The Praise Report

April 23, 2010 Leave a comment

(This is a re-post from April 2009)

I write this on the eve of the 3rd day of a training session of our Facilitative Leadership course, where the last of 7 practices,“Celebrate Accomplishment”, often gets the short shrift on this last day of training. The verdict is still out in terms of whether we will give it its just due for tomorrow’s class. Yet, I find myself wrestling with a provocative body of information I became aware of through a recent tweet I received on the subject of praise.

According to a study performed by the National Institute for Physiological Sciences:

Our findings indicate that the social reward of a good reputation in the eyes of others is processed in an anatomically and functionally similar manner to monetary rewards, and these results represent an essential step toward a complete neural understanding of human social behaviors.

In other words, those of us who made a conscious decision some time ago that we would not be, as the hip hop heads say, “paper chasers”, may instead just be chasers of a different kind: the currency of good reputation. Yea, even Solomon in all his wisdom suggests the NIPS report understates the reality: “A good name is more desirable than great riches; to be esteemed is better than silver or gold.” (Proverbs 22:1). For this wise king, the pay off of a good reputation is not equal to money as the scientists suggest, it is better. Whoa. News flash: As far as this neurological stimulus package goes, we, in all of our do-gooding, may just be as excessive, greedy, and self-serving as the Wall Street titans and capitalist fat cats we are quick to condemn. At the end of the day, it may be, that we all, in a Pavlovian sense, seek the sensation of reward – and whether money or praise, its all about us/our feelings.

What, then, might be the implications of such a phenomenon for the non-profit and social change sector that we live, work and eh….strive, in? On one hand, it confirms what we already know: that for a job actually well done, where a million dollar bonus or even a competitive salary isn’t on the way, we ought to lavish folk with what author and psychologist Gary Chapman calls, “words of affirmation” – verbal appreciation, simple verbal compliments (Chapman, Five Love Languages)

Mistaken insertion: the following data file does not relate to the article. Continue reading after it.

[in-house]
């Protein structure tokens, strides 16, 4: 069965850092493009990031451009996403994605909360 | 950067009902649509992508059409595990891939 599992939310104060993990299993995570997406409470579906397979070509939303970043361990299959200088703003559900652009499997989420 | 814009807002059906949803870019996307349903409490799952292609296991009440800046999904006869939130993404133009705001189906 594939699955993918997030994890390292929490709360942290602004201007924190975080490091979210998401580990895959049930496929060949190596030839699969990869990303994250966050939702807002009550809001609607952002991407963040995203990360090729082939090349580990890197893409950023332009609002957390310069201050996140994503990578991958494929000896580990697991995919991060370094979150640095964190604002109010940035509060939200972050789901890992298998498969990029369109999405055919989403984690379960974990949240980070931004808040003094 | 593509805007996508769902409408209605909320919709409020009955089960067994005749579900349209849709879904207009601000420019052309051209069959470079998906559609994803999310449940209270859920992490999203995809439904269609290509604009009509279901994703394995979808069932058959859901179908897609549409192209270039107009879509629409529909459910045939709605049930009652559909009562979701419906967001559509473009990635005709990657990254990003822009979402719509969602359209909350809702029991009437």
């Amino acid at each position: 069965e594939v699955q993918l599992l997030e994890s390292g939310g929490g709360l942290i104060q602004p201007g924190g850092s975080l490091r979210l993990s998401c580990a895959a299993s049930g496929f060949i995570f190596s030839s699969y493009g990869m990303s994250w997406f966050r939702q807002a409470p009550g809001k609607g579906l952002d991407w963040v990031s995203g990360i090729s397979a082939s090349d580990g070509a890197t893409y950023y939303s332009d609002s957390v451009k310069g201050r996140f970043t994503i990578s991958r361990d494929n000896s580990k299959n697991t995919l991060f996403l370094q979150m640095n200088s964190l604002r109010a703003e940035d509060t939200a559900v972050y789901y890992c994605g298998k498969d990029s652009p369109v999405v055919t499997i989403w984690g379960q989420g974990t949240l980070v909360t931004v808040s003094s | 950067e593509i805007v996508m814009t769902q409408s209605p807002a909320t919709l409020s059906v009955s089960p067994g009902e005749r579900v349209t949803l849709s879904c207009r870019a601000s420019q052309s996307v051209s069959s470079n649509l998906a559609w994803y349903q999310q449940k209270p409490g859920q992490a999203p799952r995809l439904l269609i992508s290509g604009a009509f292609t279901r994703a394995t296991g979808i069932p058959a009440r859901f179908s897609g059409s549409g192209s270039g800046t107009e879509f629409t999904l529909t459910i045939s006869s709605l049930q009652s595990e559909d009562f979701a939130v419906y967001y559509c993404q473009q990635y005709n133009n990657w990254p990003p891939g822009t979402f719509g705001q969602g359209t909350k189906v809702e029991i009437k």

But not so fast! Hold back on the flowery words, my friends, for just a sec!

Consider the words of Alfie Kohn in Punished by Rewards

“[The key factor] in a positive judgment is not that it is positive, but that it is a judgment.

Kohn makes the case that praise actually lowers confidence and heightens pressure to live up to the compliment in order to receive future compliments – setting in motion a “rat race”, or the “praise maze” if you will (explaining some folks’ negative reaction to verbal affirmation).

Not sure what all this means for outcomes, evaluation methods, organizational culture, American pragmatism, parenting or how to break the power of negative words/images over groups of people who have been systematically targeted with such, but I’m sure some of you have ideas. What of it? Anyone others who may be cash poor and reputation rich want to weigh in? (No worries if you want to say something, well, nice….;-)